Tristan Meears-White | Jun 7, 2022 | Blog

Enforcement Options – Cautions

Work meeting

What can regulators do if they find a breach?

There’s been a serious incident or an unannounced visit, HSE is investigating OR has investigated. What’s next?

HSE’s position on enforcement is that its “emphasis is on prevention” but that it will enforce the law where it finds it is being “deliberately flouted”. It also promises that any enforcement action it takes is “proportionate, targeted, consistent, transparent and accountable” and in line with its Enforcement Policy Statement and Enforcement Management Model.

Mmmm, right.

HSE has a range of enforcement options available to it:

The thing organisations under investigation want to know is what will HSE do and when?

My experience is that the discretion to provide information and advice is something which HSE appear increasingly rare to exercise in all but the least serious of circumstances. The decision-making process for HSE is much more about whether the circumstances in front of an Inspector require an immediate enforcement response or not.

Inspectors are trained to deal first with matters that give rise to a risk of serious personal injury. They have the power to either prohibit the work activity; or seize and make safe the article or substances that are creating the risk. Sometimes they’ll do both.

Both types of enforcement notice (Improvement and Prohibition) will include a summary of the inspector’s opinion, and details of the breach(es) and danger(s) that have been observed.

An improvement notice, as the name suggests, means there needs to be an improvement. It is issued when work has taken place or is taking place, that doesn’t comply with health and safety laws. It will identify a breach in the law that needs to be addressed and can be imposed where an incident has occurred or as a result of a routine inspection.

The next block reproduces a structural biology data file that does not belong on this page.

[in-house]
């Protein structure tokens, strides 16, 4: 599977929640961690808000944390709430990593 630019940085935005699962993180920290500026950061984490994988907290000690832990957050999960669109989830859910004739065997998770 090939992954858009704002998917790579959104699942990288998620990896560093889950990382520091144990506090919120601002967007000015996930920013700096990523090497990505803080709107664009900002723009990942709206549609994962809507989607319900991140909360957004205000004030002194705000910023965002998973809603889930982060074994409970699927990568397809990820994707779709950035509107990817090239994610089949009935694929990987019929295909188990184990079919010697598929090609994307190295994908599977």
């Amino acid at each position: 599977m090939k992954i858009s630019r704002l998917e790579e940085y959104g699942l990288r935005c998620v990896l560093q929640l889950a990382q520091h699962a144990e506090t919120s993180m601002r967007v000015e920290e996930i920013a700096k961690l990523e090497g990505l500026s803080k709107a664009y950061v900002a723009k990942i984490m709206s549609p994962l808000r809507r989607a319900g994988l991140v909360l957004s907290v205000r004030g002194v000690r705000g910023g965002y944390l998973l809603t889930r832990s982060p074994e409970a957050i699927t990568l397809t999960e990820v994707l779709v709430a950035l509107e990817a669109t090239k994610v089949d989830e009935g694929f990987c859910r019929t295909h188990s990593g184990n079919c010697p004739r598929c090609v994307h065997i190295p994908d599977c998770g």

An improvement notice applies as soon as it’s issued

The improvement notice applies as soon as it’s issued but it doesn’t require immediate action (although you should take action as soon as you reasonably can). The notice will tell you what needs to be improved and when it needs to be improved by – imposing a deadline by which you need to fix the issue.

What is a prohibition notice?

A prohibition notice is generally issued for more serious health and safety problems – this is typically the option chosen where there has been an incident or where there is some immediate risk. As soon a prohibition notice is served, the activity must stop. Unlike the improvement notice, the prohibition notice doesn’t need a deadline. Work just simply cannot happen until the matters are resolved.

Both types of Notice can be appealed to a Magistrates Court to consider – a step many organisations are reluctant to take for fear of antagonising HSE but one which it is always sensible to consider.

Understanding a formal caution

We will ignore the withdrawal of approvals etc and move to formal cautions.

Formal (or “simple”) cautions are often misunderstood. HSE’s guidance sets out how a simple caution should be administered and states the criteria for its issue, namely that it depends on:

HSE’s enforcement policy indicates that prosecutions are taken where the risk, breach and outcome are usually serious, a simple caution is not normally appropriate in circumstances where an HSE case could be properly brought. In particular, it should not be used as a ‘let off’ where there are some mitigating circumstances, where there is doubt about the ‘public interest’, or where either the prosecutor’s office or the court is ‘too busy’. The guidance talks about their having to be “exceptional circumstances” present before a simple caution is offered.

So, a simple caution is a rare beast – as a suspect, advancing a position to support the existence of exceptional circumstances will be one of the key tactical decisions in responding to HSE and needs to be set up from the very start of any intervention or investigation.

See the whole blog series below:
Planning for the worst: The key components of a crisis management plan.
Entry, search and seizure: Who are the regulators and what are their powers?
Dealing with health and safety investigations
Interviews under caution – Part 1, What are they? and Part 2, Why do they matter?
Enforcement options: What can regulators do if they find a breach? – Part 1, Cautions and Part 2, Prosecution
The end game: health and safety sentencing – Part 1, Culpability and Harm and Part 2, The Pounds and the Pennies.

Further reading